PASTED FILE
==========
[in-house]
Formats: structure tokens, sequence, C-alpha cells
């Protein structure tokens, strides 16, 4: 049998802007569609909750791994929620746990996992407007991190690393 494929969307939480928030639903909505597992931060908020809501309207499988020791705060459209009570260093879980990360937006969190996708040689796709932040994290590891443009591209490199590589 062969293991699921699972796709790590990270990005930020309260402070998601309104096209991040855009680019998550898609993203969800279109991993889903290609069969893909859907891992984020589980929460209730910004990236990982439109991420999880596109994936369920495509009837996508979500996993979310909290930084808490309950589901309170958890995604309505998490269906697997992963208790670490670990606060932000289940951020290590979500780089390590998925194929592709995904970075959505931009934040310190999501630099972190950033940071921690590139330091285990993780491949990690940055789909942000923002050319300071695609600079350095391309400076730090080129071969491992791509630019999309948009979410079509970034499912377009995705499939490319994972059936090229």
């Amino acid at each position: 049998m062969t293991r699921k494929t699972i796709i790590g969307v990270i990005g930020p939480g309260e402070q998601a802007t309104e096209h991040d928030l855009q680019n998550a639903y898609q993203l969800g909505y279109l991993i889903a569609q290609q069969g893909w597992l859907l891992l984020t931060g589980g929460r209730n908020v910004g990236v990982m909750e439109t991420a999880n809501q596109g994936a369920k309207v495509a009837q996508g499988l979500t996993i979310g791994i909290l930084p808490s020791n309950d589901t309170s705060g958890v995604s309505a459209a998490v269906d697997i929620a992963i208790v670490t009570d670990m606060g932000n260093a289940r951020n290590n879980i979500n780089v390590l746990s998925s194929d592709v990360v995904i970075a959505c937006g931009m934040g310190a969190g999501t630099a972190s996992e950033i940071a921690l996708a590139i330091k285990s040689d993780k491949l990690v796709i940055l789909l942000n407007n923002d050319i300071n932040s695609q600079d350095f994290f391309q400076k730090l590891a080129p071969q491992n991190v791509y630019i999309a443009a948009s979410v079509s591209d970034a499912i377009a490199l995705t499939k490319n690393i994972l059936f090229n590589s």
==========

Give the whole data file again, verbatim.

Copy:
[in-house]
Formats: structure tokens, sequence, C-alpha cells
């Protein structure tokens, strides 16, 4: 049998802007569609909750791994929620746990996992407007991190690393 494929969307939480928030639903909505597992931060908020809501309207499988020791705060459209009570260093879980990360937006969190996708040689796709932040994290590891443009591209490199590589 062969293991699921699972796709790590990270990005930020309260402070998601309104096209991040855009680019998550898609993203969800279109991993889903290609069969893909859907891992984020589980929460209730910004990236990982439109991420999880596109994936369920495509009837996508979500996993979310909290930084808490309950589901309170958890995604309505998490269906697997992963208790670490670990606060932000289940951020290590979500780089390590998925194929592709995904970075959505931009934040310190999501630099972190950033940071921690590139330091285990993780491949990690940055789909942000923002050319300071695609600079350095391309400076730090080129071969491992791509630019999309948009979410079509970034499912377009995705499939490319994972059936090229």
């Amino acid at each position: 049998m062969t293991r699921k494929t699972i796709i790590g969307v990270i990005g930020p939480g309260e402070q998601a802007t309104e096209h991040d928030l855009q680019n998550a639903y898609q993203l969800g909505y279109l991993i889903a569609q290609q069969g893909w597992l859907l891992l984020t931060g589980g929460r209730n908020v910004g990236v990982m909750e439109t991420a999880n809501q596109g994936a369920k309207v495509a009837q996508g499988l979500t996993i979310g791994i909290l930084p808490s020791n309950d589901t309170s705060g958890v995604s309505a459209a998490v269906d697997i929620a992963i208790v670490t009570d670990m606060g932000n260093a289940r951020n290590n879980i979500n780089v390590l746990s998925s194929d592709v990360v995904i970075a959505c937006g931009m934040g310190a969190g999501t630099a972190s996992e950033i940071a921690l996708a590139i330091k285990s040689d993780k491949l990690v796709i940055l789909l942000n407007n923002d050319i300071n932040s695609q600079d350095f994290f391309q400076k730090l590891a080129p071969q491992n991190v791509y630019i999309a443009a948009s979410v079509s591209d970034a499912i377009a490199l995705t499939k490319n690393i994972l059936f090229n590589s």